With stunning visuals and audacious interpretation of Bible, Noah, indeed, has the shade of Aronofsky. Only the decision to put the flood in the middle makes the movie feel a little too draggy during the third act.
“A great flood is coming. The waters of the heavens will meet the waters of earth. We build a vessel to survive the storm. We build an ark.”
— Noah, Noah (2014)
In the auteur Darren Aronofsky’s interpretation of the book Genesis from The Old Testament, there are stone golems prior to the Great Flood and Noah’s Ark. Apparently, it’s not the ordinary bible we always read; or could it be the same bible? Or is Aronofsky a real savant to picture every single detail of the chronicles accurately? His latest film and (probably) first blockbuster attempt, Noah, is so acutely thought-provoking it insists me to read the bible once more; and what I find is surprising.
Adapting the tale of Noah to screen is, obviously, a cliche; as we all know how it starts and how it ends. However, Aronofsky takes a completely different approach to narrate this biblical epic; instead of placing the great flood as a finale, he puts it in the middle of the film, causing the climax (seems to) come earlier and segmenting the film into three main acts: pre-flood, the flood, and post-flood storyline with distinct characteristics. And, instead of using natural approach like Mel Gibson in The Passion of the Christ or, say, the latest Son of God, Aronofsky uses a fantasy genre and CGI that makes Noah looks like The Hobbit (or his own work The Fountain?), with a more depressive tone.
A believer and a vegan, Noah (Russell Crowe), whose past is tragic, receives a revelation from The Creator (a direct reference to God) about a great flood that will sweep away the Earth and devastate everything lives inside as a reprisal to what the descendants of Cain has done to Earth. With his nuclear family plus his step-daughter, Ila (Emma Watson), and a band of fallen angels, Noah does the deeds. However, what else will come if the flood is not the finale? There will be more ‘flood’ coming.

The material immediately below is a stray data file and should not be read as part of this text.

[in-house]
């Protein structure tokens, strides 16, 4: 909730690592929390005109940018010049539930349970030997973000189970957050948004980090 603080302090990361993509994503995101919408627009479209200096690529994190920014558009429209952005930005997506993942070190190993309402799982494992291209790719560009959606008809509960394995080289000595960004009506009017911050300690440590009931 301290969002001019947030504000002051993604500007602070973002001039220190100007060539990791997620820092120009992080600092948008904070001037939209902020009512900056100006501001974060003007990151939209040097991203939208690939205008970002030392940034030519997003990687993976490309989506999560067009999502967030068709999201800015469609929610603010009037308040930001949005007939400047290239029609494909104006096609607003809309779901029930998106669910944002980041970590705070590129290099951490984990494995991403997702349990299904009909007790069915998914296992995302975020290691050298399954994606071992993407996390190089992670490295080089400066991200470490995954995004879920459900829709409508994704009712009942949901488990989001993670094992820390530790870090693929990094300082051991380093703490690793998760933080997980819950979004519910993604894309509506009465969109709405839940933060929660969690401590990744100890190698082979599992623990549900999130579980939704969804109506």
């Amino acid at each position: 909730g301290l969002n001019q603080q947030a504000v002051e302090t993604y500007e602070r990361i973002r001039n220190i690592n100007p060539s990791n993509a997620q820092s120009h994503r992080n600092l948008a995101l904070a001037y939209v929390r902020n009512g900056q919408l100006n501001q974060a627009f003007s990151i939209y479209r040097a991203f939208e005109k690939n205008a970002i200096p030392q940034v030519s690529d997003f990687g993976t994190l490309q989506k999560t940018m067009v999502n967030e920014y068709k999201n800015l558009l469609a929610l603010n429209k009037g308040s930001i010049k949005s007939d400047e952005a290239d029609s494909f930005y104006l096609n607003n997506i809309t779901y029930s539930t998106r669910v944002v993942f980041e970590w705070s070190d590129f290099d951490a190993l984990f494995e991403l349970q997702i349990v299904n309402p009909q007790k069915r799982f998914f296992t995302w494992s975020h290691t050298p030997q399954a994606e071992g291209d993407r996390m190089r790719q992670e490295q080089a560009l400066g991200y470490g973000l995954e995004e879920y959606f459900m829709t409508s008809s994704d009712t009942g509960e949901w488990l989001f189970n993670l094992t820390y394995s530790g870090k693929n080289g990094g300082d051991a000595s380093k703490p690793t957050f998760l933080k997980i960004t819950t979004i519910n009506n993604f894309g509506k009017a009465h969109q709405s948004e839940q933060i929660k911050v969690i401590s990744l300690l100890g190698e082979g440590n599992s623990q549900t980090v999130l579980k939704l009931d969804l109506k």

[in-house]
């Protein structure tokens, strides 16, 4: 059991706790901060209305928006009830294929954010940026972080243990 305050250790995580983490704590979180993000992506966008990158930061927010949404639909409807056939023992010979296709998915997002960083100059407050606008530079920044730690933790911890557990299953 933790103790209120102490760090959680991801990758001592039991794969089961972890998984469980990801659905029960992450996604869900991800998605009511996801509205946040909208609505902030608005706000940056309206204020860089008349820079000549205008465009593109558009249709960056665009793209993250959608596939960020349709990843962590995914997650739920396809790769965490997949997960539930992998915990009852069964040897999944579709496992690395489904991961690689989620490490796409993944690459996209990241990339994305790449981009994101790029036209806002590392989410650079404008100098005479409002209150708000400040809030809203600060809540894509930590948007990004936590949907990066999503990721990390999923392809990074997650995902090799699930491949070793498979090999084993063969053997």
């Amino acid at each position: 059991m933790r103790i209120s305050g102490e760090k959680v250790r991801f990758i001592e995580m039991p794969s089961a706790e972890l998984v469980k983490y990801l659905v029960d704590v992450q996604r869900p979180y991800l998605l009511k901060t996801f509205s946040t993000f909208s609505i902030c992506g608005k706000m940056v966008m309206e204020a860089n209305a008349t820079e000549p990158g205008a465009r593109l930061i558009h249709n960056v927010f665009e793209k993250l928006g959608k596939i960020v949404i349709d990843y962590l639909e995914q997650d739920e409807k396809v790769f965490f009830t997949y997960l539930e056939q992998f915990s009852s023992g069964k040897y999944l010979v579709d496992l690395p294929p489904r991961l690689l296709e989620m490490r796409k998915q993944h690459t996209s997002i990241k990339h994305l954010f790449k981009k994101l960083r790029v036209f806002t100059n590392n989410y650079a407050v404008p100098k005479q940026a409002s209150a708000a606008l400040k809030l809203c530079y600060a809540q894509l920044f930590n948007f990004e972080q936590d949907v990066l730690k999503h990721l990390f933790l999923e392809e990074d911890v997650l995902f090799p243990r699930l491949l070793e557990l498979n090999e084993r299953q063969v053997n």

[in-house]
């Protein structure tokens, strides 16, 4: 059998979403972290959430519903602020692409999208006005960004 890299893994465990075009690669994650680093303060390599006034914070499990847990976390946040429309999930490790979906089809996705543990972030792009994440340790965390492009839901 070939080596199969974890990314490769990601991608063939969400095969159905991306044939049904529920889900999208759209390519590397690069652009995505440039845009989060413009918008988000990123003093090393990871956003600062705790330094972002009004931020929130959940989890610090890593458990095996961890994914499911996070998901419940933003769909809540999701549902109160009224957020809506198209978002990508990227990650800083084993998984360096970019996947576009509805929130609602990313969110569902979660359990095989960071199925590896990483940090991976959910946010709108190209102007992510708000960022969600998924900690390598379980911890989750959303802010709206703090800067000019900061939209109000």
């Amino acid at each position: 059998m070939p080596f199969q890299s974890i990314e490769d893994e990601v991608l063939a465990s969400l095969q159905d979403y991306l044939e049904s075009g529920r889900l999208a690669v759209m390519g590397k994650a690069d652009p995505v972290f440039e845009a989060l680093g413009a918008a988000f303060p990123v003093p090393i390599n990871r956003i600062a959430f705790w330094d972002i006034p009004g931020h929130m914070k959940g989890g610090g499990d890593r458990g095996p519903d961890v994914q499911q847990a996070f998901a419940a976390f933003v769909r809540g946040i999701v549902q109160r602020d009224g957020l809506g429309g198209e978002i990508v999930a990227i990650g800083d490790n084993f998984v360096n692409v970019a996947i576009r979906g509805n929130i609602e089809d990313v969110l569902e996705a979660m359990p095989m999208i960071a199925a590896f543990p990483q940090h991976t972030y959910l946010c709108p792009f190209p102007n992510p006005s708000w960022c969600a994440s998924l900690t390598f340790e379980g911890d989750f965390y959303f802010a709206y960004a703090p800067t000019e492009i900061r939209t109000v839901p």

Some say Noah deviates Aronofsky’s standard patterns of ‘mind-blowing’, yet, I don’t personally agree. Noah might be the first movie to insist me on checking the Bible—only to make sure whether Tubal-Cain or fallen angels exist, or whether Noah sleeps naked on the shore; when I know those things are true, I know Noah is mind-blowing. Aronofsky completes his magnum opus with mesmerizing visuals of the earth before technology (look at the sky—so bright we can see stars during the day)—save the grandeur imagery of The Creation and The First Killing through beautiful time-lapses.
With stunning visuals and audacious interpretation of Bible, Noah, indeed, has the shade of Aronofsky. Only the decision to put the flood in the middle makes the movie feel a little too draggy during the third act. Controversy… that’s Noah in Aronofsky’s pitch.
Drama, Fantasy Running Time: 138 mins Directed by: Darren Aronofsky Written by: Darren Aronofsky, Ari Handel Starred by: Russell Crowe, Jennifer Conelly, Emma Watson, Logan Lerman, Douglas Booth, Anthony Hopkins, Ray Winstone Rated PG-13 for violence, disturbing images and brief suggestive content